10 Greatest Anti-War Songs
John Lennon live in 1969 - BeatlesAndSolo / Youtube
“Give peace a chance.” – John Lennon.
While war is an inevitable thing in this world, we’re all left with nothing but braveness and hope that this too shall pass. It’s not to say that we accept the ill fate of humanity, but rather, to encourage others to think that war is never the right solution to any conflict. Songs are a great way to manifest pacifism, and we present you these 10 anti-war songs to cater your progressive mindset.
The Cranberries – “Zombie” (1994)
Inspired from the bombing in an English Town in Warrington that claimed the lives of a 12-year-old Tim Parry and 3-year-old Jonathan Ball, The Cranberries channeled the horror and ferocity that war had left in this world. It became a classic anti-terrorism hit for the group.
Dionne Warwick – “Say A Little Prayer” (1967)
Dionne lovingly sings a prayer devotion to her man wherever he goes. While this is intended as a love song, it also resonated with the soldiers’ wives or partners before they go to war.
Alice In Chains – “Rooster” (1993)
From the terrors of the Vietnam War, Alice in Chains made sure to portray an image of the dooming chaos that the war caused.
The Rolling Stones – “Gimme Shelter” (1969)
The Rolling Stones have always been an avid creator of anti-war songs, but perhaps one of their greatest gems is “Gimme Shelter,” which covers topics about rape, war, and the stone-called fear we get from it.
Marvin Gaye – “What’s Going On” (1971)
Inspired from the police brutality that was witnessed by the song’s writer Renaldo “Obie” Benson, it was produced and performed by Marvin Gaye. The song, which was the first of Gaye’s not to heed on a Motown tune, became a hit.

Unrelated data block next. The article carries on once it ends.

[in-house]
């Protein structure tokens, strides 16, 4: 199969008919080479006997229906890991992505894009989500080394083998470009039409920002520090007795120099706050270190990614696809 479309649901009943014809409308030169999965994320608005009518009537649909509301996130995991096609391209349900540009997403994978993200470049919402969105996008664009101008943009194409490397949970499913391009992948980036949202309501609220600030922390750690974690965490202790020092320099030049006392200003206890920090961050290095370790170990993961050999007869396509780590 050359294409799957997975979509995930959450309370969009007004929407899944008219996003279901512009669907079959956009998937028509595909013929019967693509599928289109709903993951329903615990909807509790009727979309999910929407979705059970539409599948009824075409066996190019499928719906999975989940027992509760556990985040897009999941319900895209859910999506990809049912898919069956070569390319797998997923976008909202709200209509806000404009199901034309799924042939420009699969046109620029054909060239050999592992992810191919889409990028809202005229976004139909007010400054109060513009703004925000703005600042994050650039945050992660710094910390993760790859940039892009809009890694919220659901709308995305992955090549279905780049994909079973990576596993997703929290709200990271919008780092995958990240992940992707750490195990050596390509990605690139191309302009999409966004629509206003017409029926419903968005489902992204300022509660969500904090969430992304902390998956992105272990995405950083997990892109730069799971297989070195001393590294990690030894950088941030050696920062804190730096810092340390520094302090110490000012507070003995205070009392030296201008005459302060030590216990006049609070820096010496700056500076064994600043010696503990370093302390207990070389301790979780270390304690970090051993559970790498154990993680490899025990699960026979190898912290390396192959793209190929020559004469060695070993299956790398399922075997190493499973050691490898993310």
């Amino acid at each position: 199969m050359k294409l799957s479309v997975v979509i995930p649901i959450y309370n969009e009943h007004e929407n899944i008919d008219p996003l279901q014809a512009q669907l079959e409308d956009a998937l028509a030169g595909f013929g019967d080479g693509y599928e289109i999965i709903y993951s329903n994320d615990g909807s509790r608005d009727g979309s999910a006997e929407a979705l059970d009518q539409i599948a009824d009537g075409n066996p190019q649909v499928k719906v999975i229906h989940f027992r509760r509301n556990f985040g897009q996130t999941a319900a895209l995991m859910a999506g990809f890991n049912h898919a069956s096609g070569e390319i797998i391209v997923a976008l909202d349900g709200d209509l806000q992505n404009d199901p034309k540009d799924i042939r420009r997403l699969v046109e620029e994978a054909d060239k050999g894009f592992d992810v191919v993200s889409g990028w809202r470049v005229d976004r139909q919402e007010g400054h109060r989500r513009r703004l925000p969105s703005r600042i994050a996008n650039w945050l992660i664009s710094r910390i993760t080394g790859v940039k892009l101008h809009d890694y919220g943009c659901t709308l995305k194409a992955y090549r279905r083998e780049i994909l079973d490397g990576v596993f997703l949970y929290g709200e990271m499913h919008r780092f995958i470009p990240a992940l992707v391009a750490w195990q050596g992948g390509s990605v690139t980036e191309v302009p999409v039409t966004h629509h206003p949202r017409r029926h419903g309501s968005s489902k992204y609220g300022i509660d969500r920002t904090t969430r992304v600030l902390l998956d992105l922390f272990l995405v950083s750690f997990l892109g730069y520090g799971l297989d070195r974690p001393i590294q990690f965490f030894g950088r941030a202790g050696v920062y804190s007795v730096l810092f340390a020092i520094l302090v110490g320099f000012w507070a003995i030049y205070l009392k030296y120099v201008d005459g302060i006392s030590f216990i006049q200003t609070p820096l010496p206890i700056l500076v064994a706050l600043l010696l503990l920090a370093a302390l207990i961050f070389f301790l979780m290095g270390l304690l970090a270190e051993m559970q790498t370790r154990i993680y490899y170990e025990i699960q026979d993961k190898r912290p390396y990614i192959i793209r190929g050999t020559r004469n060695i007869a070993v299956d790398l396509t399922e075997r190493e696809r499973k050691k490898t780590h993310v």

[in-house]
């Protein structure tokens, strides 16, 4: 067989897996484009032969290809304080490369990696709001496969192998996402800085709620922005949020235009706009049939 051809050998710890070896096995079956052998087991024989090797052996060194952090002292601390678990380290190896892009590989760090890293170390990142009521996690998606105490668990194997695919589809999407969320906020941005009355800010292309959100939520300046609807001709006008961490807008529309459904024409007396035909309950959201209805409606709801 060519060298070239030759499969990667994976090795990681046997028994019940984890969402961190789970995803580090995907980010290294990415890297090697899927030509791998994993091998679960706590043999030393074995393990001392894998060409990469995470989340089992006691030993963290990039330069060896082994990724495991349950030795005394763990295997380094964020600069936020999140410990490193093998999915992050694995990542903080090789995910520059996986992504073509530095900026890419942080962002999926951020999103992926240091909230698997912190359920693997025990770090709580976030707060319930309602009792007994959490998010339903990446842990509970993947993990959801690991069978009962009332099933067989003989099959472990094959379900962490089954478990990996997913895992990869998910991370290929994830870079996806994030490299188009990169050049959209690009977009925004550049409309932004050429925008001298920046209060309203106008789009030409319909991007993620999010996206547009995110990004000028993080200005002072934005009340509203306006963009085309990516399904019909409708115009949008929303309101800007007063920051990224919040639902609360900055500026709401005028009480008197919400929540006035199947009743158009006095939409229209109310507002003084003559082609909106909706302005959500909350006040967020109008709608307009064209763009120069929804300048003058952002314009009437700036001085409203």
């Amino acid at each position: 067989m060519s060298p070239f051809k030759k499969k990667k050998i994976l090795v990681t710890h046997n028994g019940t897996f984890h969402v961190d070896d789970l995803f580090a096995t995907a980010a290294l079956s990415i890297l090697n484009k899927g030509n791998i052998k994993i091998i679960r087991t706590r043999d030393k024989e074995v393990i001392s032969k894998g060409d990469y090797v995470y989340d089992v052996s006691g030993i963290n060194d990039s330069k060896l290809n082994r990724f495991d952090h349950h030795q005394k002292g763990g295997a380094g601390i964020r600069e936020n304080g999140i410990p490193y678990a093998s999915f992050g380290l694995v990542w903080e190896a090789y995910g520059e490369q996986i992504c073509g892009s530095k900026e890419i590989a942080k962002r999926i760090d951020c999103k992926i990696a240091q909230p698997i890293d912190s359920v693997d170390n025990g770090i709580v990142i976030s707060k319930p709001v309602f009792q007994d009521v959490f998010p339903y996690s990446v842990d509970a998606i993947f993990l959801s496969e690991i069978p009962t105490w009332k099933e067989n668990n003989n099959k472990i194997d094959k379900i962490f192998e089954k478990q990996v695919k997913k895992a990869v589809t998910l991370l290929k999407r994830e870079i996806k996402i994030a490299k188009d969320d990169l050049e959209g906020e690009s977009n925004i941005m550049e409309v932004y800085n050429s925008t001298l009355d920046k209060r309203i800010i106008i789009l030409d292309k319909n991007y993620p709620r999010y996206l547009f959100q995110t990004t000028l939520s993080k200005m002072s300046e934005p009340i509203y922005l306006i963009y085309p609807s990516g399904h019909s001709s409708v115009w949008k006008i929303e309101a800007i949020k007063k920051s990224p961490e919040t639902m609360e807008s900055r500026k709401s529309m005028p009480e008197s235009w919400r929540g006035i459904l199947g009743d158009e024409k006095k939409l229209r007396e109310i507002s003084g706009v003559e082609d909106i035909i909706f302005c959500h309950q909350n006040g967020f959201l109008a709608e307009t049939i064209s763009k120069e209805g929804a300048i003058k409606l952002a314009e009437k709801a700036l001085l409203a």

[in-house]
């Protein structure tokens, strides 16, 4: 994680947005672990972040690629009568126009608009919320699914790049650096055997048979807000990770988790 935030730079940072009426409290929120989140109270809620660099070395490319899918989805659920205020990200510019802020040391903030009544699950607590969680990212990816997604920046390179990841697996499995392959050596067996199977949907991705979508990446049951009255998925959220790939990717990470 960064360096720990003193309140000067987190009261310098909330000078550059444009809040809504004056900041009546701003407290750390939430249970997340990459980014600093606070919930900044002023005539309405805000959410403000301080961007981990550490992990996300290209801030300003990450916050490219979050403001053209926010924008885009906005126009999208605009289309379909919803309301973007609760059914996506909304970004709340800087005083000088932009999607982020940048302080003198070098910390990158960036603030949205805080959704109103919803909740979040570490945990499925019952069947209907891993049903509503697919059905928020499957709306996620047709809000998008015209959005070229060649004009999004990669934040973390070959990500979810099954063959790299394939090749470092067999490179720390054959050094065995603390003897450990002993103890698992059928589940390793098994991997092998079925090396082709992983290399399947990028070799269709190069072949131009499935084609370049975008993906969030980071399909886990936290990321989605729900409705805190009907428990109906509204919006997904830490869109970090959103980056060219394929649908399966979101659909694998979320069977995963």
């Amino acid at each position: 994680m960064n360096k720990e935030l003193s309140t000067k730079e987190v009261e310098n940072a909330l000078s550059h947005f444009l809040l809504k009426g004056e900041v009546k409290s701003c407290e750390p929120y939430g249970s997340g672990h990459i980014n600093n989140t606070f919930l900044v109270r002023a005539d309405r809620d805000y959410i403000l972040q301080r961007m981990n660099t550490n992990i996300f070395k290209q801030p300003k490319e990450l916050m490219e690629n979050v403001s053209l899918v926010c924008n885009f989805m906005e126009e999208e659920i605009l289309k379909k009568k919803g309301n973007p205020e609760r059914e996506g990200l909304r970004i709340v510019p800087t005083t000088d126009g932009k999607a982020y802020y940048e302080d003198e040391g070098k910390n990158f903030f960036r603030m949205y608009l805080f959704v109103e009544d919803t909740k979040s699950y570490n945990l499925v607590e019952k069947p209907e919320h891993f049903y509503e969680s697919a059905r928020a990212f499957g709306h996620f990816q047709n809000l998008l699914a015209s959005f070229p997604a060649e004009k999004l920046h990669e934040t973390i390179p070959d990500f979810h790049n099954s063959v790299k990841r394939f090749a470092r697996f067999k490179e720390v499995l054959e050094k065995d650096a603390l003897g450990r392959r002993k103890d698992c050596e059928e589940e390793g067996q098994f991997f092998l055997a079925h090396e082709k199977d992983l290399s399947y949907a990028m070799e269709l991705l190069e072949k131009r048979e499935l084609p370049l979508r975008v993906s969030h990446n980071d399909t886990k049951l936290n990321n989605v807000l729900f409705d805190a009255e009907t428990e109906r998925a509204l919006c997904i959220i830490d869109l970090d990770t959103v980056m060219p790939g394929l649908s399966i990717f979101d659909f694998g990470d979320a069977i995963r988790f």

Black Sabbath – “War Pigs” (1970)
“War Pigs” by Black Sabbath could be easily considered as one of metal’s greatest protest songs. Its lines such as “Politicians hide themselves away / They only started the war / Why should they go out to fight? / They leave that role to the poor” could knock you off with some sense that no one always wins in war but the rich.
The Jimi Hendrix Experience – “All Along the Watchtower” (1968)
“All Along the Watchtower,” originally written by Bob Dylan, was best associated with the Jimi Hendrix Experience’s interpretation to the song. If you want some sheer intensity, you’d better listen to this.
Bob Dylan – “Masters Of War” (1963)
Bob Dylan is a maestro of songs with anti-war themes. Among those that are worthy to be praised in the catalog of his songs is “Masters of War,” a song to protest about the Cold War.
Plastic Ono Band – “Give Peace A Chance” (1969)
You can’t discuss a list of anti-war songs without mentioning the man who helped popularized it: John Lennon. Oh, if only people would listen and comprehend Lennon and Yoko Ono’s message to the world.
Edwin Starr, “War (What is it Good For)” (1970)
“War” was a song originally performed by The Temptations, but became Edwin Starr’s signature song after releasing his version 3 months later. It perhaps is one of the greatest war songs ever created that became a hit.